Novel microRNA plays a major role in invasive breast cancer development

Research led by Suresh Alahari, PhD, Associate Professor of Biochemistry and Molecular Biology at LSU Health Sciences Center New Orleans, has shown for the first time that a tiny piece of RNA appears to play a major role in the development of invasive breast cancer and identified a gene that appears to inhibit invasive breast cancer. The research is published in the August 21, 2009 issue of the Journal of Biological Chemistry.

The LSUHSC researchers are the first to demonstrate that miR-27b, a novel microRNA, not only inactivates the ST14 gene which they found suppresses the growth of breast tumor cells, but also that miR-27b stimulates the breast cancer to invade other cells.

MicroRNAs are a new class of small, single-stranded RNA molecules which play an important regulatory role in cell biology. They bind to target genes and decrease their function. MicroRNAs may act as oncogenes (a gene that contributes to cancer development) or tumor suppressors.

In this study working with a line of human breast cancer cells, Dr. Alahari's team found that aggressively invasive breast tumor cells contain a large quantity of miR-27b molecules, while normal cells do not. Further analysis revealed that miR-27b increases during cancer progression, in direct proportion to the decrease in function of the ST14 gene. They found that miR-27b promotes cell growth and cell invasion, suggesting that miR-27b acts as a breast cancer oncogene. They also found that ST14 inhibits both cell growth and cell invasion, suggesting that ST14 is a breast cancer tumor suppressor gene and that it may also serve as a marker for the early detection of breast cancer.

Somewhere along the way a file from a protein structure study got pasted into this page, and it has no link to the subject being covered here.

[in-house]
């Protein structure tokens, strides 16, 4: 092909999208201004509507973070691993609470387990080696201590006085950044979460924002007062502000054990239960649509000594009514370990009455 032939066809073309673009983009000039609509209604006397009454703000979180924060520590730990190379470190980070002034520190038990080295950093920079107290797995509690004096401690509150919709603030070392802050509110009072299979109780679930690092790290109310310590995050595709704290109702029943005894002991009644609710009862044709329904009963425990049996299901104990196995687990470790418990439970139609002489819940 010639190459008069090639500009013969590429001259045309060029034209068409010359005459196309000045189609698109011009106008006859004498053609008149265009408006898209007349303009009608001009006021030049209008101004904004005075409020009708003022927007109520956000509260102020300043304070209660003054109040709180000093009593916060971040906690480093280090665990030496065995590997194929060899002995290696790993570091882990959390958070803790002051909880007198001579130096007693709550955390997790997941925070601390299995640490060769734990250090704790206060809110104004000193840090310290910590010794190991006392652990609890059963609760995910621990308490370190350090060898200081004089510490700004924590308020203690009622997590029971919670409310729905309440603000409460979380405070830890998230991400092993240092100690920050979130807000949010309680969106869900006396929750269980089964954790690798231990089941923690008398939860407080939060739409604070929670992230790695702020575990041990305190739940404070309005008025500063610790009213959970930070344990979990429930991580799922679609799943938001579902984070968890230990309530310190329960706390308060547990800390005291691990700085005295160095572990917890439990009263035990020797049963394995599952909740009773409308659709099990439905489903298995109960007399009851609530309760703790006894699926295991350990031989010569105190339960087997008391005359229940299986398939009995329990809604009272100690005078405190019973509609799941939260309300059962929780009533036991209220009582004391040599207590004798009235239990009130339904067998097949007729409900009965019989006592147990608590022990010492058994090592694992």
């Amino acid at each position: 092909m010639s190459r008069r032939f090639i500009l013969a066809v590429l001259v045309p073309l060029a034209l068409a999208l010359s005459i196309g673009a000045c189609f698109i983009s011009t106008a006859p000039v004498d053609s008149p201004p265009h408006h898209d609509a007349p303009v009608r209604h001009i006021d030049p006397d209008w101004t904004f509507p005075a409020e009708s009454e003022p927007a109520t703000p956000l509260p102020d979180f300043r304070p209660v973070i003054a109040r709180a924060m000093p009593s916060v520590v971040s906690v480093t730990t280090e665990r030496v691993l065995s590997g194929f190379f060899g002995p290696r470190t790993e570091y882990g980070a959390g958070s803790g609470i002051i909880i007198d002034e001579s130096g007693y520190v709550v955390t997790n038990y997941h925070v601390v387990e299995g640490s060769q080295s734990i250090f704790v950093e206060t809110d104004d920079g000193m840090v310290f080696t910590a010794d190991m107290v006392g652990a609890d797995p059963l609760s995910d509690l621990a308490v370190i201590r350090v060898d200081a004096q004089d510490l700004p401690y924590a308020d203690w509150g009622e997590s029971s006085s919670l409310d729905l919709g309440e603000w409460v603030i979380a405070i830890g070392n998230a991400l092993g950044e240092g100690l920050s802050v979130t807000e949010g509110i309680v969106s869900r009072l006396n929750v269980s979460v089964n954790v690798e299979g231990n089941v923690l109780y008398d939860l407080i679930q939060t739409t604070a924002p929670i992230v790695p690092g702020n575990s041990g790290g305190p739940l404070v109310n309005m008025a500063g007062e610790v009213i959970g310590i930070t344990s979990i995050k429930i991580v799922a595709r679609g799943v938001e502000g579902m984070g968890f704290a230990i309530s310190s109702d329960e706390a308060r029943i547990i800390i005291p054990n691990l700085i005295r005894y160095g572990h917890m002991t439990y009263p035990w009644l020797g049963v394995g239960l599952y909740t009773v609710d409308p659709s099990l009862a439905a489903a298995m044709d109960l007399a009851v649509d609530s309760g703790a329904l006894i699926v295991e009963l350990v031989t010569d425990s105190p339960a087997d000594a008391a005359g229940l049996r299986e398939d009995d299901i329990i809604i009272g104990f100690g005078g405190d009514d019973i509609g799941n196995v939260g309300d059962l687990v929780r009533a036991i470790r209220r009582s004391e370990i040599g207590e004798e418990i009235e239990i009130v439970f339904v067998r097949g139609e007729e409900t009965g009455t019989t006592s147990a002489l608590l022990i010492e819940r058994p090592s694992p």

According to the American Cancer Society, an estimated 192,370 new cases of invasive breast cancer are expected to occur among women in the US during 2009; about 1,910 new cases are expected in men. Excluding cancers of the skin, breast cancer is the most frequently diagnosed cancer in women. An estimated 40,610 breast cancer deaths (40,170 women, 440 men) are expected in 2009. Breast cancer ranks second as a cause of cancer death in women (after lung cancer).

"We are in the process of confirming these results and these studies will reveal whether ST14 can reduce breast tumor growth in animals," notes Dr. Alahari, who is also a member of the LSUHSC Stanley S. Scott Cancer Center. "Blocking the miR-27b/ST14 interaction or rescuing ST14 function may be an effective therapeutic approach to advance breast cancer treatment."

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